Being the parent of children adopted across racial lines tends to put my family in a bit more noticeable light. Since we don’t “blend” people tend to become aware of us when we’re out and about. And that’s fine, my kiddos are rather adorable and I’d probably take a second gander myself. But often the line gets crossed and questions get asked or personal assumptions are spoken. So here is my top ten list of what not to say when you see a family like mine.
1. How much did they cost?
Priceless is my usual answer. But really, adoption is done from love and simple desire to build a family. Although there are fees involved no parent wants to talk about forming their family as business transaction. I always like to think of it as my kids didn’t cost anything, the act of adopting them did.
2. Are they real brother and sister?
There is a difference in definition between “real” and “biological” but with family those definitions blur. In our case they are both quite real even though they do not share the same DNA. So no, they are not biological but trust me, that does not make them any less real brother and sister.
3. How wonderful of you, to take in an orphaned child like that!
Yep, that’s me…savior of all lost babies. No, not really. Some days I feel selfish about taking them away from their birth culture and beautiful countries. But we wanted children and the
path we took to have our family was through adoption. So my kids didn’t need saving, they simply needed a family.
4. Oh….are they your kids?
I love this one – of course they are mine! Why in the world I would subject myself to taking two wild kids through a crowded grocery store after an already exhausting day to deal with all the
whines, demands and tantrums just so I can get staples to make dinner if they were someone else’s? Do people do that for fun?
5. Where did they come from?
Why should that matter to a complete stranger? They are obviously of Asian descent, so unless you’re from some part of Asia and you want to compare notes about our travels it shouldn’t make a difference to you. It’s seems to compare with me asking where you were when you conceived your kids…..
6. Can’t you have any kids of your own?
Hoo boy-where to start with this one. There really are some questions just too personal to ask folks. I can’t imagine running through my medical history and stages of infertility with a complete stranger, or that one would expect me to! Yet this is one of the top questions I get asked. Seriously.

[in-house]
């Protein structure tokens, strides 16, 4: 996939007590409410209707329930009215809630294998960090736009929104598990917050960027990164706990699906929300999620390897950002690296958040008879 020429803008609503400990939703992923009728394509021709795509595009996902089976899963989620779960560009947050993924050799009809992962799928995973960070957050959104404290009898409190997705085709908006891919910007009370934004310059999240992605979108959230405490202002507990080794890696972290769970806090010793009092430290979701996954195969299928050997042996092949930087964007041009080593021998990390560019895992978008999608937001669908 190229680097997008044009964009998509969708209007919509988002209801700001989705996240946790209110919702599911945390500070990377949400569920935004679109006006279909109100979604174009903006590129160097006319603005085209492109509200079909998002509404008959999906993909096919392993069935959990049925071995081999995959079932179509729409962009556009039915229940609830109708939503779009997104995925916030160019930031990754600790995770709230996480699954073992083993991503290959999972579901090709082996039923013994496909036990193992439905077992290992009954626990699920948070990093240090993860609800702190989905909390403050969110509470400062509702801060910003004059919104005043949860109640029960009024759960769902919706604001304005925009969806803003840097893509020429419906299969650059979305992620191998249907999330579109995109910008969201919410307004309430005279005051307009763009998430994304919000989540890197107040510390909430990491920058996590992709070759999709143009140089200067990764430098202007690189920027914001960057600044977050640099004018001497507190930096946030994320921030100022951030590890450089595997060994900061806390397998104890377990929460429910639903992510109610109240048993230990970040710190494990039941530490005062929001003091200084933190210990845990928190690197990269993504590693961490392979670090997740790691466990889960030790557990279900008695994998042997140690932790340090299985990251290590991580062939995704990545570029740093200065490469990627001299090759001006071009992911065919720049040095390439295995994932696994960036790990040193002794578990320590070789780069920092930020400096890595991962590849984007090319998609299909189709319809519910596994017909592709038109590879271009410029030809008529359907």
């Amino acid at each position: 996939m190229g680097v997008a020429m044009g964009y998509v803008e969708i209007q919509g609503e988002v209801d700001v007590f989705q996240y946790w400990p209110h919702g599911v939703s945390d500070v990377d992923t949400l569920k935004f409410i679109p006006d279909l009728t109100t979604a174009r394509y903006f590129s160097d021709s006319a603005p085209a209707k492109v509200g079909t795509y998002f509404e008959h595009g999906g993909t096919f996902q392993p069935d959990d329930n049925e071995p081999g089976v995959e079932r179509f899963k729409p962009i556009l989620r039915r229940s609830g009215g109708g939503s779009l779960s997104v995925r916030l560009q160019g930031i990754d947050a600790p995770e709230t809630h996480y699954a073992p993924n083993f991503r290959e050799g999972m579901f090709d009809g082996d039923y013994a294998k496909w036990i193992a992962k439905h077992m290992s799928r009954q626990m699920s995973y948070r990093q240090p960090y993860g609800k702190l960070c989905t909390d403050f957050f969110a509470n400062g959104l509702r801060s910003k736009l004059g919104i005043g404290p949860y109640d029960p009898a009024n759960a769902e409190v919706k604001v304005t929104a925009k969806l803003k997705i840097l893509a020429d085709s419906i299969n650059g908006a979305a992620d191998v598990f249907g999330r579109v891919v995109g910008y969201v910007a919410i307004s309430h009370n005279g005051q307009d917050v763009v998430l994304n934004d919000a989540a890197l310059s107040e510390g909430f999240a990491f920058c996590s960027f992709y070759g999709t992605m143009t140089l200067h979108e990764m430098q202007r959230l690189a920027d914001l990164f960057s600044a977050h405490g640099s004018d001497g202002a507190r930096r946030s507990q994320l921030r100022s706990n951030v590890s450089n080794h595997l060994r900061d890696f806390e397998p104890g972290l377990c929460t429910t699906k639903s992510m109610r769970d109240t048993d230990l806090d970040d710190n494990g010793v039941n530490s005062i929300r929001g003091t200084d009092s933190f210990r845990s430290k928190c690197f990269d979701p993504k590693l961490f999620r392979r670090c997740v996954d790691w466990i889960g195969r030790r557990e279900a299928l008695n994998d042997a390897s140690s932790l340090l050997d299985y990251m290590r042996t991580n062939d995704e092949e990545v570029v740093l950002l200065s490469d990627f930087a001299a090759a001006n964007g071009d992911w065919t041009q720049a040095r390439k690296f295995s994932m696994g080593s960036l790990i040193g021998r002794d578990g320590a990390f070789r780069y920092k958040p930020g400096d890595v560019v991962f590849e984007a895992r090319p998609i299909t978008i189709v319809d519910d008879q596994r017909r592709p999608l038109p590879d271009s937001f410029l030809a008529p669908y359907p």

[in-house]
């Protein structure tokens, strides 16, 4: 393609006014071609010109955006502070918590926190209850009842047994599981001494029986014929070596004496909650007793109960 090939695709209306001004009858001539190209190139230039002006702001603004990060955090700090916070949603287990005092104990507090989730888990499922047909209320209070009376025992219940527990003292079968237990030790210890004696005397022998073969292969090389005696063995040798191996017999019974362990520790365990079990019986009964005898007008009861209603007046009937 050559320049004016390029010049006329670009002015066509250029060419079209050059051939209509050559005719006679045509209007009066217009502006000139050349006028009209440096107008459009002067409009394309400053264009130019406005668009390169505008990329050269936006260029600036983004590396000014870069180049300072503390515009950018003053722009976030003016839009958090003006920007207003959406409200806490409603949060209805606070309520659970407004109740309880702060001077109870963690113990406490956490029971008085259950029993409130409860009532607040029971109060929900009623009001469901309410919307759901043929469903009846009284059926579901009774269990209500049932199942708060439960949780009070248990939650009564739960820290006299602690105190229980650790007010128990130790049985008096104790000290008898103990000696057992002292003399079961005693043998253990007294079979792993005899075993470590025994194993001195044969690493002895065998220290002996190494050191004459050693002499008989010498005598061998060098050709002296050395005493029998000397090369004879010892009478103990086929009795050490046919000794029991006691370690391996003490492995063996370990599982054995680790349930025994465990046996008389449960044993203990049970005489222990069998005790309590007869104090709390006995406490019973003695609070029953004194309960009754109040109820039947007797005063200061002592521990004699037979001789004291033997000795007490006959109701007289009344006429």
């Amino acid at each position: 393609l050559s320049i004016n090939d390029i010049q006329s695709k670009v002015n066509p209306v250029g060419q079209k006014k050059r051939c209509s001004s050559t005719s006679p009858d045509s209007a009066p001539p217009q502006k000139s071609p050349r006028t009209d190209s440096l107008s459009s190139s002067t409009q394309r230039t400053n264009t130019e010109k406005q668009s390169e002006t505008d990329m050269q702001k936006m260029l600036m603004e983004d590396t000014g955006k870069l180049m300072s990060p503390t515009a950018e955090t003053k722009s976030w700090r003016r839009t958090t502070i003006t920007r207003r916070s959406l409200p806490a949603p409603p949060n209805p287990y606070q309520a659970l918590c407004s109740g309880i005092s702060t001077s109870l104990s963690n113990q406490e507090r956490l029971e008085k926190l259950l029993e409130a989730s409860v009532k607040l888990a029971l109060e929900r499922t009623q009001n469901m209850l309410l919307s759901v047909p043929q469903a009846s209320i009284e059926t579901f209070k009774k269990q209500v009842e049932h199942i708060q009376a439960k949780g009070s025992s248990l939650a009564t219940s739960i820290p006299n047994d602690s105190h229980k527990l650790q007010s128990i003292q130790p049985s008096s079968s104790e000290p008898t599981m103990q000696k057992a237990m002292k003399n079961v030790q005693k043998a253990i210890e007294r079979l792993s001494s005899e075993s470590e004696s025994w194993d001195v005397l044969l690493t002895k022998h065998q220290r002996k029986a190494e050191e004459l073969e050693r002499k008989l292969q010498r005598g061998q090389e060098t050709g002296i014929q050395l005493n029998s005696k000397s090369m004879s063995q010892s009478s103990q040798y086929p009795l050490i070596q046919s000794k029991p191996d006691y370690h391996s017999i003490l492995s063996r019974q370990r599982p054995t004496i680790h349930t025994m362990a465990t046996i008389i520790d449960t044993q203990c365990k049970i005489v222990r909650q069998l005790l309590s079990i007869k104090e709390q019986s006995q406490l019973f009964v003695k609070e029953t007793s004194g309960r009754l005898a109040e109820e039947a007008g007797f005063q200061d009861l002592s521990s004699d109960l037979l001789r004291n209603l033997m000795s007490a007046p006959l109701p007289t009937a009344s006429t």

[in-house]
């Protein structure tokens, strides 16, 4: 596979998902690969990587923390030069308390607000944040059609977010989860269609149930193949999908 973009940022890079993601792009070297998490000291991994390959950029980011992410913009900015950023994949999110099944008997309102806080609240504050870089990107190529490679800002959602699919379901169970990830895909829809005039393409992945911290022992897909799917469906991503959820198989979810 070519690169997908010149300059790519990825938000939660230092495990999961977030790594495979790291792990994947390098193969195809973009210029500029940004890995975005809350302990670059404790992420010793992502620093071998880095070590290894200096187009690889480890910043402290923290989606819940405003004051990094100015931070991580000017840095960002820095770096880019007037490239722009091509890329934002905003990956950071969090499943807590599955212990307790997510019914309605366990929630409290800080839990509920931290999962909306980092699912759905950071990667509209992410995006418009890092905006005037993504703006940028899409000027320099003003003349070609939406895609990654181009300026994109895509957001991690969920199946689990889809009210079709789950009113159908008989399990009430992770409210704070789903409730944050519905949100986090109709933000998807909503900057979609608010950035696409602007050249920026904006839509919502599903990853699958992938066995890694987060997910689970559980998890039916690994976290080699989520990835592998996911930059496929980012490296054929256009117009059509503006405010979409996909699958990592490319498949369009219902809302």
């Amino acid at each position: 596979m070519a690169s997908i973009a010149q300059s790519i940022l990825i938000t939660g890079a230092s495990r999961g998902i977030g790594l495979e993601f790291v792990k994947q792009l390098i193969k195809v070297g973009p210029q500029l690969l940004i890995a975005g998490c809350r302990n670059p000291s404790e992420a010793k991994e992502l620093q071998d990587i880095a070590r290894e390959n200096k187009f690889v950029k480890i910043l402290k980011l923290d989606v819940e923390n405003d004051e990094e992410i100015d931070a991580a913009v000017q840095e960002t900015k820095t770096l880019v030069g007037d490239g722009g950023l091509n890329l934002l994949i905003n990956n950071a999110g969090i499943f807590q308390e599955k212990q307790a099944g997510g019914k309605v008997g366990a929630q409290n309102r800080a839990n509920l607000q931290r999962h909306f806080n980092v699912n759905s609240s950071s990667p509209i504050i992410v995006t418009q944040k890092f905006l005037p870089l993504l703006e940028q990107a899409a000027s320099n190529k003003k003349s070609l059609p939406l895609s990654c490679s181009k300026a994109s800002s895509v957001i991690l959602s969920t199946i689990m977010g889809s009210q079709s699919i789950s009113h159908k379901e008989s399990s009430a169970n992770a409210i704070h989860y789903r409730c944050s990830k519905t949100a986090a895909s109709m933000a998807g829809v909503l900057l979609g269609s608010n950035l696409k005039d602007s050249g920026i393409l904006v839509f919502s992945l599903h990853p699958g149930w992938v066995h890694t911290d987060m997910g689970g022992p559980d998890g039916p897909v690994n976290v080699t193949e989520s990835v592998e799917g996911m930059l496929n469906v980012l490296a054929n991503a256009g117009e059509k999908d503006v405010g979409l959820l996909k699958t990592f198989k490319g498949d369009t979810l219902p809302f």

*And for the record, I do consider them “my own”.
7. Why didn’t you get an American baby?
I’d like to say “Cause these Asian ones are so darned cute”, but that’s not really true. There are so many (personal) reasons we chose to adopt internationally instead of domestic it would take too long to cover in the paint aisle or at a dance recital.
8. I’ve heard about all the problems adopted kids come with…
Please don’t lump my darlings into your idea of adoption based on horrid news stories of RAD or abusive conditions in orphanages. Our boring and rather normal existence isn’t newsworthy so you never hear about that more positive side of it. Yet a majority of adopted families I know are just like us – no problems or issues – just living normal lives just like any biologically formed families.
9. Aren’t you afraid the real parents will try to get them back?
First of all, not a day passes without me feeling that I am the real parent. And secondly, our adoptions were done in an ethical manner with all of the proper steps taken to guarantee the birth parents relinquished all rights legally and fully. But thanks for stirring up that old fear….
10. We would have adopted if we couldn’t have had any of our own.
This is always said with that conspiratorial nod like we’re in this together or something. Please oh please, don’t compare our lives -would have is not equal to doing. I am sure the thought of adoption does cross many peoples’ minds in their lives. But actually going through it to form your family (even with bio kids already or later) is a whole other thing. And the fact that having kids biologically trumped the adoption just points out how different our paths to family are.
I’m blessed to have my wonderful children and I truly love the story of how we became us. If you’re family or a close friend than you most likely know that story well. And I have no problem sharing our adoptions with people who can actually benefit from knowing it. But if you run into me and my family, or one like ours, a pleasant hello is all we ask for and I promise we’ll give your family the same respect.